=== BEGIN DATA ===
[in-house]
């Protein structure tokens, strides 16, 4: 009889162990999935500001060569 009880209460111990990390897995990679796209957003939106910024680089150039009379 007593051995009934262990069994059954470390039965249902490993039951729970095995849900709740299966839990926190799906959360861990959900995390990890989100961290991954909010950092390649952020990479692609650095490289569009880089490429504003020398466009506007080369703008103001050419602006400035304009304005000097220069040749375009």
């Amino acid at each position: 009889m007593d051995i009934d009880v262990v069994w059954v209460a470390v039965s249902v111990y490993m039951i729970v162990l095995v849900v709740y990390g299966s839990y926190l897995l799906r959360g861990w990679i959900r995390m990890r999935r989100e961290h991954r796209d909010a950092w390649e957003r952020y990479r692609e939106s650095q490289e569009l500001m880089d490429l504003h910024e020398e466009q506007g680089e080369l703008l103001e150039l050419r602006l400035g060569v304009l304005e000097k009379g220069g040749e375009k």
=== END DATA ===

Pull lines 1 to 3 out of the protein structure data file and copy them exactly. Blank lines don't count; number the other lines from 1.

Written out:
[in-house]
């Protein structure tokens, strides 16, 4: 009889162990999935500001060569 009880209460111990990390897995990679796209957003939106910024680089150039009379 007593051995009934262990069994059954470390039965249902490993039951729970095995849900709740299966839990926190799906959360861990959900995390990890989100961290991954909010950092390649952020990479692609650095490289569009880089490429504003020398466009506007080369703008103001050419602006400035304009304005000097220069040749375009």
């Amino acid at each position: 009889m007593d051995i009934d009880v262990v069994w059954v209460a470390v039965s249902v111990y490993m039951i729970v162990l095995v849900v709740y990390g299966s839990y926190l897995l799906r959360g861990w990679i959900r995390m990890r999935r989100e961290h991954r796209d909010a950092w390649e957003r952020y990479r692609e939106s650095q490289e569009l500001m880089d490429l504003h910024e020398e466009q506007g680089e080369l703008l103001e150039l050419r602006l400035g060569v304009l304005e000097k009379g220069g040749e375009k």